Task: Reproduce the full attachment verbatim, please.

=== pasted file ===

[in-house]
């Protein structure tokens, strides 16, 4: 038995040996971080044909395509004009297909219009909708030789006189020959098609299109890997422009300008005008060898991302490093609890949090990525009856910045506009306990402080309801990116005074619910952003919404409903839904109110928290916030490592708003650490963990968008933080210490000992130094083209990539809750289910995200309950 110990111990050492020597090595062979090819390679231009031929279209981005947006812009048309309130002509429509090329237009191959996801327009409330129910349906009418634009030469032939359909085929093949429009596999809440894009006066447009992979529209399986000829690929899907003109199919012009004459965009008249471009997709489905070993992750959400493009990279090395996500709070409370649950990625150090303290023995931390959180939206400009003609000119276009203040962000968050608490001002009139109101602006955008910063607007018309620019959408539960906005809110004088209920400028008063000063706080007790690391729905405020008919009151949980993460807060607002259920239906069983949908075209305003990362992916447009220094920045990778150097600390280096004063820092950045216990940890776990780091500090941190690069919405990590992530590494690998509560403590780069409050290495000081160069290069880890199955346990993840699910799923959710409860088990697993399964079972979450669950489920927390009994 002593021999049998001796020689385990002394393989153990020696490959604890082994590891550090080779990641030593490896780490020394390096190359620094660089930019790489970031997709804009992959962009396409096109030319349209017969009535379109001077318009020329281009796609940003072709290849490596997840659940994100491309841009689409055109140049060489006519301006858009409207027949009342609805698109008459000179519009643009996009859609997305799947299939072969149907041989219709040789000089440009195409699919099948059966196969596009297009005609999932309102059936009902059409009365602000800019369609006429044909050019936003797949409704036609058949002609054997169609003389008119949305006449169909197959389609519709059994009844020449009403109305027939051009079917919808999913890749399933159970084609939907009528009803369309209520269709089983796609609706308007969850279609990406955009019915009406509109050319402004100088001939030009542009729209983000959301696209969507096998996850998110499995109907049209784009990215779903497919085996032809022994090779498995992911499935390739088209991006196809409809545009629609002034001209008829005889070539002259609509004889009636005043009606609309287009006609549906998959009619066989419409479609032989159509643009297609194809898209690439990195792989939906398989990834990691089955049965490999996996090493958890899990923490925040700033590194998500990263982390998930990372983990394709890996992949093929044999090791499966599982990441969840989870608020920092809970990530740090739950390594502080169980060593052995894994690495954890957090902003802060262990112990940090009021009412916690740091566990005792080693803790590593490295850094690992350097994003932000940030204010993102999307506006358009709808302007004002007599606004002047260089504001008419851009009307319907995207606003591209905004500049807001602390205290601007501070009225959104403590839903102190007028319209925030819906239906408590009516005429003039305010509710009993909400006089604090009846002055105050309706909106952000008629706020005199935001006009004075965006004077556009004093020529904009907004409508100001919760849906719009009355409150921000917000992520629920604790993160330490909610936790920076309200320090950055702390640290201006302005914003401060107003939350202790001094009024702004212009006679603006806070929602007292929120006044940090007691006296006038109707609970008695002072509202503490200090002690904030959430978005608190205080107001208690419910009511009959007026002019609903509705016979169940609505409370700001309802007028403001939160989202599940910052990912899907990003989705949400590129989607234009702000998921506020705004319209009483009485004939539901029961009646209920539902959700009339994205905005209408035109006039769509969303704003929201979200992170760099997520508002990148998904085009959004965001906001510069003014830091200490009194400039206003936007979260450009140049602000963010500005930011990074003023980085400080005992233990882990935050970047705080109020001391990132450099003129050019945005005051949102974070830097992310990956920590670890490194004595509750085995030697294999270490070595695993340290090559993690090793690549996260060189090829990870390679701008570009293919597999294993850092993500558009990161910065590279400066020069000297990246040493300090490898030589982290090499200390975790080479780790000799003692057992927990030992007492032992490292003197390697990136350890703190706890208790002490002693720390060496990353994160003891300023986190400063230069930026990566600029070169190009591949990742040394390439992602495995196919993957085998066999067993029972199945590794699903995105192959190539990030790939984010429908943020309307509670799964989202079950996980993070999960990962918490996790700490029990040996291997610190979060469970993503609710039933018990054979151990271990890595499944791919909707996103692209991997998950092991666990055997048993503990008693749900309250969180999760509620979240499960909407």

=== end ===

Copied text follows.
[in-house]
């Protein structure tokens, strides 16, 4: 038995040996971080044909395509004009297909219009909708030789006189020959098609299109890997422009300008005008060898991302490093609890949090990525009856910045506009306990402080309801990116005074619910952003919404409903839904109110928290916030490592708003650490963990968008933080210490000992130094083209990539809750289910995200309950 110990111990050492020597090595062979090819390679231009031929279209981005947006812009048309309130002509429509090329237009191959996801327009409330129910349906009418634009030469032939359909085929093949429009596999809440894009006066447009992979529209399986000829690929899907003109199919012009004459965009008249471009997709489905070993992750959400493009990279090395996500709070409370649950990625150090303290023995931390959180939206400009003609000119276009203040962000968050608490001002009139109101602006955008910063607007018309620019959408539960906005809110004088209920400028008063000063706080007790690391729905405020008919009151949980993460807060607002259920239906069983949908075209305003990362992916447009220094920045990778150097600390280096004063820092950045216990940890776990780091500090941190690069919405990590992530590494690998509560403590780069409050290495000081160069290069880890199955346990993840699910799923959710409860088990697993399964079972979450669950489920927390009994 002593021999049998001796020689385990002394393989153990020696490959604890082994590891550090080779990641030593490896780490020394390096190359620094660089930019790489970031997709804009992959962009396409096109030319349209017969009535379109001077318009020329281009796609940003072709290849490596997840659940994100491309841009689409055109140049060489006519301006858009409207027949009342609805698109008459000179519009643009996009859609997305799947299939072969149907041989219709040789000089440009195409699919099948059966196969596009297009005609999932309102059936009902059409009365602000800019369609006429044909050019936003797949409704036609058949002609054997169609003389008119949305006449169909197959389609519709059994009844020449009403109305027939051009079917919808999913890749399933159970084609939907009528009803369309209520269709089983796609609706308007969850279609990406955009019915009406509109050319402004100088001939030009542009729209983000959301696209969507096998996850998110499995109907049209784009990215779903497919085996032809022994090779498995992911499935390739088209991006196809409809545009629609002034001209008829005889070539002259609509004889009636005043009606609309287009006609549906998959009619066989419409479609032989159509643009297609194809898209690439990195792989939906398989990834990691089955049965490999996996090493958890899990923490925040700033590194998500990263982390998930990372983990394709890996992949093929044999090791499966599982990441969840989870608020920092809970990530740090739950390594502080169980060593052995894994690495954890957090902003802060262990112990940090009021009412916690740091566990005792080693803790590593490295850094690992350097994003932000940030204010993102999307506006358009709808302007004002007599606004002047260089504001008419851009009307319907995207606003591209905004500049807001602390205290601007501070009225959104403590839903102190007028319209925030819906239906408590009516005429003039305010509710009993909400006089604090009846002055105050309706909106952000008629706020005199935001006009004075965006004077556009004093020529904009907004409508100001919760849906719009009355409150921000917000992520629920604790993160330490909610936790920076309200320090950055702390640290201006302005914003401060107003939350202790001094009024702004212009006679603006806070929602007292929120006044940090007691006296006038109707609970008695002072509202503490200090002690904030959430978005608190205080107001208690419910009511009959007026002019609903509705016979169940609505409370700001309802007028403001939160989202599940910052990912899907990003989705949400590129989607234009702000998921506020705004319209009483009485004939539901029961009646209920539902959700009339994205905005209408035109006039769509969303704003929201979200992170760099997520508002990148998904085009959004965001906001510069003014830091200490009194400039206003936007979260450009140049602000963010500005930011990074003023980085400080005992233990882990935050970047705080109020001391990132450099003129050019945005005051949102974070830097992310990956920590670890490194004595509750085995030697294999270490070595695993340290090559993690090793690549996260060189090829990870390679701008570009293919597999294993850092993500558009990161910065590279400066020069000297990246040493300090490898030589982290090499200390975790080479780790000799003692057992927990030992007492032992490292003197390697990136350890703190706890208790002490002693720390060496990353994160003891300023986190400063230069930026990566600029070169190009591949990742040394390439992602495995196919993957085998066999067993029972199945590794699903995105192959190539990030790939984010429908943020309307509670799964989202079950996980993070999960990962918490996790700490029990040996291997610190979060469970993503609710039933018990054979151990271990890595499944791919909707996103692209991997998950092991666990055997048993503990008693749900309250969180999760509620979240499960909407």